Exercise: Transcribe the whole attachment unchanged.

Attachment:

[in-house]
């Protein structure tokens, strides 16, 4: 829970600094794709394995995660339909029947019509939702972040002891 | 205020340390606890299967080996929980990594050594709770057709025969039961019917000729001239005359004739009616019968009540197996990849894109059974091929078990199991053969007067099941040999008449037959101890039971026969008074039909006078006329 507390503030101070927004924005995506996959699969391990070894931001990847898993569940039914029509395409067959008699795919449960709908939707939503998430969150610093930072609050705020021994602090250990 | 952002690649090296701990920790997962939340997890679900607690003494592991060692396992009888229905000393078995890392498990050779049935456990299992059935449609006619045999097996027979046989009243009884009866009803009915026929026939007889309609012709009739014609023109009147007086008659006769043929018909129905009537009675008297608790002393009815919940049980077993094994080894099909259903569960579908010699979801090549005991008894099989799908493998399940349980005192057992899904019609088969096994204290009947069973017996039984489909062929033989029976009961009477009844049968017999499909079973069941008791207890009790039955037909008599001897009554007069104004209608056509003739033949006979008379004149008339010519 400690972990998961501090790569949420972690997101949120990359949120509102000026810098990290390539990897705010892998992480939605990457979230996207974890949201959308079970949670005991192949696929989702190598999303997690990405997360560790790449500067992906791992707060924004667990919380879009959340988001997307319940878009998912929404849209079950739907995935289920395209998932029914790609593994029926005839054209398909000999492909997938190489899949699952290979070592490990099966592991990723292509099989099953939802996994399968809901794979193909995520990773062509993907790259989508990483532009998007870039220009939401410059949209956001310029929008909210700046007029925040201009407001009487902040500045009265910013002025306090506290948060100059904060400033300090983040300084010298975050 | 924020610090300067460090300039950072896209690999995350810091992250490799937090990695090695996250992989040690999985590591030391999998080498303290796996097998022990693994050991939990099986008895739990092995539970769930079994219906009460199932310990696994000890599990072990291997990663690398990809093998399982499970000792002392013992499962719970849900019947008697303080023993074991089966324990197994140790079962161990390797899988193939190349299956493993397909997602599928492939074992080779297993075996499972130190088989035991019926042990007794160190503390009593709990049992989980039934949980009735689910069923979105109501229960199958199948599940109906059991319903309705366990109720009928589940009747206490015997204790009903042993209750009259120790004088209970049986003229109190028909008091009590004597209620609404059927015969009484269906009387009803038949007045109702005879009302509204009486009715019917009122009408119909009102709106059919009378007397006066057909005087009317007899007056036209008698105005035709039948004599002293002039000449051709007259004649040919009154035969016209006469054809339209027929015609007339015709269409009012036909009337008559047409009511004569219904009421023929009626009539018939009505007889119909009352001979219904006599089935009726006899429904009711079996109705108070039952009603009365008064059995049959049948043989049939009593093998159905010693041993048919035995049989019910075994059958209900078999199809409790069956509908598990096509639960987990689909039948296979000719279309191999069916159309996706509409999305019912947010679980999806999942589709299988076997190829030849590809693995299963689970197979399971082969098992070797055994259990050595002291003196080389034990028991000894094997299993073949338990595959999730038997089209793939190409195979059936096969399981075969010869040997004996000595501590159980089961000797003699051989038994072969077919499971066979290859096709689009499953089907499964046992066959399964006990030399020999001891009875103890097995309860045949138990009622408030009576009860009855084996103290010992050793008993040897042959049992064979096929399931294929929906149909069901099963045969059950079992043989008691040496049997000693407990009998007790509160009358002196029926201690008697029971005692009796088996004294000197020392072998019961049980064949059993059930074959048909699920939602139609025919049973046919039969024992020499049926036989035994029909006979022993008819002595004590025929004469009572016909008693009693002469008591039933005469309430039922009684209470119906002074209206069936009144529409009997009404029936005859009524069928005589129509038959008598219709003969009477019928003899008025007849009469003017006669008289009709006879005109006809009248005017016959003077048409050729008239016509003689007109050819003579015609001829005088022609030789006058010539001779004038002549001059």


[in-house]
């Protein structure tokens, strides 16, 4: 829970600094794709394995995660339909029947019509939702972040002891 | 205020340390606890299967080996929980990594050594709770057709025969039961019917000729001239005359004739009616019968009540197996990849894109059974091929078990199991053969007067099941040999008449037959101890039971026969008074039909006078006329 507390503030101070927004924005995506996959699969391990070894931001990847898993569940039914029509395409067959008699795919449960709908939707939503998430969150610093930072609050705020021994602090250990 | 952002690649090296701990920790997962939340997890679900607690003494592991060692396992009888229905000393078995890392498990050779049935456990299992059935449609006619045999097996027979046989009243009884009866009803009915026929026939007889309609012709009739014609023109009147007086008659006769043929018909129905009537009675008297608790002393009815919940049980077993094994080894099909259903569960579908010699979801090549005991008894099989799908493998399940349980005192057992899904019609088969096994204290009947069973017996039984489909062929033989029976009961009477009844049968017999499909079973069941008791207890009790039955037909008599001897009554007069104004209608056509003739033949006979008379004149008339010519 400690972990998961501090790569949420972690997101949120990359949120509102000026810098990290390539990897705010892998992480939605990457979230996207974890949201959308079970949670005991192949696929989702190598999303997690990405997360560790790449500067992906791992707060924004667990919380879009959340988001997307319940878009998912929404849209079950739907995935289920395209998932029914790609593994029926005839054209398909000999492909997938190489899949699952290979070592490990099966592991990723292509099989099953939802996994399968809901794979193909995520990773062509993907790259989508990483532009998007870039220009939401410059949209956001310029929008909210700046007029925040201009407001009487902040500045009265910013002025306090506290948060100059904060400033300090983040300084010298975050 | 924020610090300067460090300039950072896209690999995350810091992250490799937090990695090695996250992989040690999985590591030391999998080498303290796996097998022990693994050991939990099986008895739990092995539970769930079994219906009460199932310990696994000890599990072990291997990663690398990809093998399982499970000792002392013992499962719970849900019947008697303080023993074991089966324990197994140790079962161990390797899988193939190349299956493993397909997602599928492939074992080779297993075996499972130190088989035991019926042990007794160190503390009593709990049992989980039934949980009735689910069923979105109501229960199958199948599940109906059991319903309705366990109720009928589940009747206490015997204790009903042993209750009259120790004088209970049986003229109190028909008091009590004597209620609404059927015969009484269906009387009803038949007045109702005879009302509204009486009715019917009122009408119909009102709106059919009378007397006066057909005087009317007899007056036209008698105005035709039948004599002293002039000449051709007259004649040919009154035969016209006469054809339209027929015609007339015709269409009012036909009337008559047409009511004569219904009421023929009626009539018939009505007889119909009352001979219904006599089935009726006899429904009711079996109705108070039952009603009365008064059995049959049948043989049939009593093998159905010693041993048919035995049989019910075994059958209900078999199809409790069956509908598990096509639960987990689909039948296979000719279309191999069916159309996706509409999305019912947010679980999806999942589709299988076997190829030849590809693995299963689970197979399971082969098992070797055994259990050595002291003196080389034990028991000894094997299993073949338990595959999730038997089209793939190409195979059936096969399981075969010869040997004996000595501590159980089961000797003699051989038994072969077919499971066979290859096709689009499953089907499964046992066959399964006990030399020999001891009875103890097995309860045949138990009622408030009576009860009855084996103290010992050793008993040897042959049992064979096929399931294929929906149909069901099963045969059950079992043989008691040496049997000693407990009998007790509160009358002196029926201690008697029971005692009796088996004294000197020392072998019961049980064949059993059930074959048909699920939602139609025919049973046919039969024992020499049926036989035994029909006979022993008819002595004590025929004469009572016909008693009693002469008591039933005469309430039922009684209470119906002074209206069936009144529409009997009404029936005859009524069928005589129509038959008598219709003969009477019928003899008025007849009469003017006669008289009709006879005109006809009248005017016959003077048409050729008239016509003689007109050819003579015609001829005088022609030789006058010539001779004038002549001059």